After wakeup at ~6:32am (by a recording of high school friends of Aki Hoshide singing "Hold Me With The Robot Arm"), ending the 8.5-hr sleep period before the spacewalk, the A/L CL (Airlock Crewlock) hatch was cracked at ~7:12am for a hygiene break/with mask prebreathe for Fossum & Garan, after spending the night on 10.2 psi campout. Around 8:35am, the hatch was closed again by IVs (Intravehicular Crewmembers) for EVA preparations in 10.2 psi, followed by EMU (Extravehicular Mobility Unit) purge & prebreathe. IVs Reisman & Chamitoff assisted the spacewalkers during EMU purge, EMU prebreathe and CL depressurization. EV1/EV2 egress followed after the EMUs were switched to batteries at 12:22pm.

Before breakfast, Chamitoff performed his first session with the biomed experiment INTEGRATED IMMUNE (Validating Procedures for Monitoring Crew member Immune Function), collecting wet saliva samples. [IMMUNE protocol requires the collection to occur first thing post-sleep, before eating, drinking and brushing teeth, and all samples are stored at ambient temperature. Along with NUTRITION (Nutritional Status Assessment), INTEGRATED IMMUNE samples & analyzes participant’s blood, urine, and saliva before, during and after flight for changes related to functions like bone metabolism, oxidative damage and immune function to develop and validate an immune monitoring strategy consistent with operational flight requirements and constraints. The strategy uses both long and short duration crewmembers as study subjects. The saliva is collected in two forms, dry and liquid. The dry samples are collected at intervals during the collection day using a specialized book that contains filter paper. The liquid saliva collections require that the crewmember soak a piece of cotton inside their mouth and place it in a salivette bag; there are four of the liquid collections during docked operations.]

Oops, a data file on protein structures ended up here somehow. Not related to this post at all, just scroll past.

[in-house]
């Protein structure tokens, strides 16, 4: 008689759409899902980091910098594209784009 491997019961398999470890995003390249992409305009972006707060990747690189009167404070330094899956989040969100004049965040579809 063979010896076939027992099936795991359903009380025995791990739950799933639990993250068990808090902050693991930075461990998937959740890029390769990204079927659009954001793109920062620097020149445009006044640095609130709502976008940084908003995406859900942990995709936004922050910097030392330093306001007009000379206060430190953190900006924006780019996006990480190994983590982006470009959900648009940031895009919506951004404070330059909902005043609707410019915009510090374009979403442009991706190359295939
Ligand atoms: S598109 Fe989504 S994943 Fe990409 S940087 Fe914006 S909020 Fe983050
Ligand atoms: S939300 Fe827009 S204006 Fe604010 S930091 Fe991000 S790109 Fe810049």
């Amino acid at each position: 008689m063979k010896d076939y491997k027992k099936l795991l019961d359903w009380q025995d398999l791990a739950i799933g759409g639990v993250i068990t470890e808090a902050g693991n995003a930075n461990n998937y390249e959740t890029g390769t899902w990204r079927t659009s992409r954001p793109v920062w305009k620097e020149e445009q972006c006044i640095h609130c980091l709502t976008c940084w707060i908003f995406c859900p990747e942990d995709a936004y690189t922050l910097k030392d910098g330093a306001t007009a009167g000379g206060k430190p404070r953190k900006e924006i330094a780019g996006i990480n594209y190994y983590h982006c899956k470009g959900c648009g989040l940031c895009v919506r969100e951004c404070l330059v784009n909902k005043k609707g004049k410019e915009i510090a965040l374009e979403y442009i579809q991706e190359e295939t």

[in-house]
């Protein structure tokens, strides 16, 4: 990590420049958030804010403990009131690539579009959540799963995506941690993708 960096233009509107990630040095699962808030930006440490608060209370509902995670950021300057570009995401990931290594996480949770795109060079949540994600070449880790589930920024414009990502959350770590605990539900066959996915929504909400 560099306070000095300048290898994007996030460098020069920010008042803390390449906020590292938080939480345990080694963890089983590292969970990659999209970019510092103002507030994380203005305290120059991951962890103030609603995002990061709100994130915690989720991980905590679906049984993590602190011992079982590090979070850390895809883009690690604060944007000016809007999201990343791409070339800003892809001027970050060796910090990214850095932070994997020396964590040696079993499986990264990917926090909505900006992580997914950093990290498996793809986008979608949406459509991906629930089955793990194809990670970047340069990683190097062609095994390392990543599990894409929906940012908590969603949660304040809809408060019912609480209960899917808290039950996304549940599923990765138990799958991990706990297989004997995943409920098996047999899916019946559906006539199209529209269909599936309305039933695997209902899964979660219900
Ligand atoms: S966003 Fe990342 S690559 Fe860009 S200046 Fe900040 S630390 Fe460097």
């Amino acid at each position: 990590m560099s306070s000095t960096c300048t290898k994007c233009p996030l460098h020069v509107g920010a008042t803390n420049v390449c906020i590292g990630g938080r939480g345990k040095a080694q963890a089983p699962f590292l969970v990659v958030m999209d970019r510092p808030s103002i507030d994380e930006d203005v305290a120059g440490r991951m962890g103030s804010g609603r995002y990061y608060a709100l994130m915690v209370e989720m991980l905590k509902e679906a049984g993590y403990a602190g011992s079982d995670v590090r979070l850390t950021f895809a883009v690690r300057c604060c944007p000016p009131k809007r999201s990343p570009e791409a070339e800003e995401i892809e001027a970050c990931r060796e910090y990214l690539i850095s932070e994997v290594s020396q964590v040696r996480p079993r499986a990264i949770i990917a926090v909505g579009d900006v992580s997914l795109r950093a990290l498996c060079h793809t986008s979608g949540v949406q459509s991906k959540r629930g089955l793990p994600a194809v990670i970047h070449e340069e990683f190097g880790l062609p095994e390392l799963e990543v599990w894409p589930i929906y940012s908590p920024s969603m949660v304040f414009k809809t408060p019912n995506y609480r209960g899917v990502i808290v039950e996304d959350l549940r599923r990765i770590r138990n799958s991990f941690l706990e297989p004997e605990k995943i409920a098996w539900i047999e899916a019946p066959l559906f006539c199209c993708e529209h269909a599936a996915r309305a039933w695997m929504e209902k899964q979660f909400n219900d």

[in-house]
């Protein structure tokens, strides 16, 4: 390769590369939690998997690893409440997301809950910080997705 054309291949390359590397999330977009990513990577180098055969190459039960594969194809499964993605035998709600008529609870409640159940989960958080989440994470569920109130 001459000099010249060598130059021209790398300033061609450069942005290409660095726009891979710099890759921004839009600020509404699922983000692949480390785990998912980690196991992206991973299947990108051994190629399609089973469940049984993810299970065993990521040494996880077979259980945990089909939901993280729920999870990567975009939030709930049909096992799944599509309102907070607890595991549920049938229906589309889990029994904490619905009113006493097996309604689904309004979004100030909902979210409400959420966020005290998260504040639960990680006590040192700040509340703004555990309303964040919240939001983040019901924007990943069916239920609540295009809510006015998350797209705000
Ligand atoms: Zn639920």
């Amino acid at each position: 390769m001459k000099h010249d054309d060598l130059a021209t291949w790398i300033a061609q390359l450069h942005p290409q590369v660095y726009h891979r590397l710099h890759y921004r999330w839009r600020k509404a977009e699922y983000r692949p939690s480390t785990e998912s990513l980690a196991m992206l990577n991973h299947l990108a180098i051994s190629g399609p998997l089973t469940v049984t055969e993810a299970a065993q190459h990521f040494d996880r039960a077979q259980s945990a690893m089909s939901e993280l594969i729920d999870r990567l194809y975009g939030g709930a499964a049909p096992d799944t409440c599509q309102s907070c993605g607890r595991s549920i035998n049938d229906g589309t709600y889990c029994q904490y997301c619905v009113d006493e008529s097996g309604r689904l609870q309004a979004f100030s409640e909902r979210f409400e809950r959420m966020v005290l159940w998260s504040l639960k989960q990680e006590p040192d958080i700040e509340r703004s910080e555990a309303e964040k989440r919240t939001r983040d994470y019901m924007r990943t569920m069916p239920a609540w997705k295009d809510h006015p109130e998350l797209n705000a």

Prior to EVA start, FE-1 Oleg Kononenko verified deactivation of onboard ham radio equipment (Kenwood in SM & Ericsson in FGB) to prevent RF interference with the EMUs, as well as proper closure of the protective Lab window shutters.

At the Node-2 port hatch, MS4 Hoshide powered up the CBCS (Centerline Berthing Camera System) in preparation for today’s Kibo JPM berthing. Tonight before sleep time, Aki will disassemble the CBCS again and remove it.

Pre-dock activities by FE-2 Garrett Reisman included transferring a PBA (Portable Breathing Apparatus) from its location in Node-1 into the Airlock (A/L) for EVA support.

Kononenko conducted the standard functional check of the IP-1 airflow sensors in the various RS (Russian Segment) hatchways.

With the docked Discovery adding to the station’s interior spaces, Garrett checked up on air flow by taking Velocicalc measurements between Shuttle, Node 2 and the Lab.

Afterwards, the FE-1 connected the accelerometer in the Shuttle airlock to an IWIS RSU (Internal Wireless Instrumentation System/Remote Sensor Unit). [This enabled a total of 6 RSUs throughout the stack to collect data for three 1J events: today’s JPM berthing, the JLP (Japanese Logistics Pressurized Module) relocation on FD7, and the dedicated Russian thruster firing on FD10. IWIS is an SDTO (Station Development Test Objective) that records structural measurements to validate math models used in loads analysis. The data will be used to reduce conservatism and might allow relaxation of operational constraints on activities such as crew exercise, vehicle dockings and reboosts that impart structural loads to ISS. The data will also provide more accurate fatigue calculations that could result in an extension of the ISS life.]